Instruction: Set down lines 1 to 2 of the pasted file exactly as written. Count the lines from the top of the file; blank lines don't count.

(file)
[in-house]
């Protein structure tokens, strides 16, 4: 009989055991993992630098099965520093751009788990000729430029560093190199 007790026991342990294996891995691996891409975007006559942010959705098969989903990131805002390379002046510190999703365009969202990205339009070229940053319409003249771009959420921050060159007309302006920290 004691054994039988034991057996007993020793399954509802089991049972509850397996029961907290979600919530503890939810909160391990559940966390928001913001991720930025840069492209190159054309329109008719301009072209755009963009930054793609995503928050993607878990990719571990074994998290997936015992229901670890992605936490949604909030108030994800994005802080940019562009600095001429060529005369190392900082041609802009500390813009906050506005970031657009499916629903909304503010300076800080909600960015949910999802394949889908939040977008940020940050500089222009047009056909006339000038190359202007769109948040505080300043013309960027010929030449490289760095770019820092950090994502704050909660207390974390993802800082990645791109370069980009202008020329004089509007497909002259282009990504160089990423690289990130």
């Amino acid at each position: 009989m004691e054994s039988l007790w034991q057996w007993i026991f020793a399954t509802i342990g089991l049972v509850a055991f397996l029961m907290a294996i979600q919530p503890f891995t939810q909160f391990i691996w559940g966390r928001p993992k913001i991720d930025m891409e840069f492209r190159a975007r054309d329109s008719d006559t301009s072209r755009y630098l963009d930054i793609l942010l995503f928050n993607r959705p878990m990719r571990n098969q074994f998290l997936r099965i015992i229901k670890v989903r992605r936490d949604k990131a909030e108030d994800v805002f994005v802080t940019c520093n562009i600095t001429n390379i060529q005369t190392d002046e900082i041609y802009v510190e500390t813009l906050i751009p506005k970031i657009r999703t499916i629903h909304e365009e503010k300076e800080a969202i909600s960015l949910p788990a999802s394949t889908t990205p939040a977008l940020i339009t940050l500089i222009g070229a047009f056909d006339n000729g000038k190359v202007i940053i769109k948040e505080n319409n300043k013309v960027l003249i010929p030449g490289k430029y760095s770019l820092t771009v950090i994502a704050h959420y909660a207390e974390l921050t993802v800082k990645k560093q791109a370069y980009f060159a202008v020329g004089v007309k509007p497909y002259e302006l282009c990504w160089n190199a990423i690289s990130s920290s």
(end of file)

[in-house]
């Protein structure tokens, strides 16, 4: 009989055991993992630098099965520093751009788990000729430029560093190199 007790026991342990294996891995691996891409975007006559942010959705098969989903990131805002390379002046510190999703365009969202990205339009070229940053319409003249771009959420921050060159007309302006920290 004691054994039988034991057996007993020793399954509802089991049972509850397996029961907290979600919530503890939810909160391990559940966390928001913001991720930025840069492209190159054309329109008719301009072209755009963009930054793609995503928050993607878990990719571990074994998290997936015992229901670890992605936490949604909030108030994800994005802080940019562009600095001429060529005369190392900082041609802009500390813009906050506005970031657009499916629903909304503010300076800080909600960015949910999802394949889908939040977008940020940050500089222009047009056909006339000038190359202007769109948040505080300043013309960027010929030449490289760095770019820092950090994502704050909660207390974390993802800082990645791109370069980009202008020329004089509007497909002259282009990504160089990423690289990130």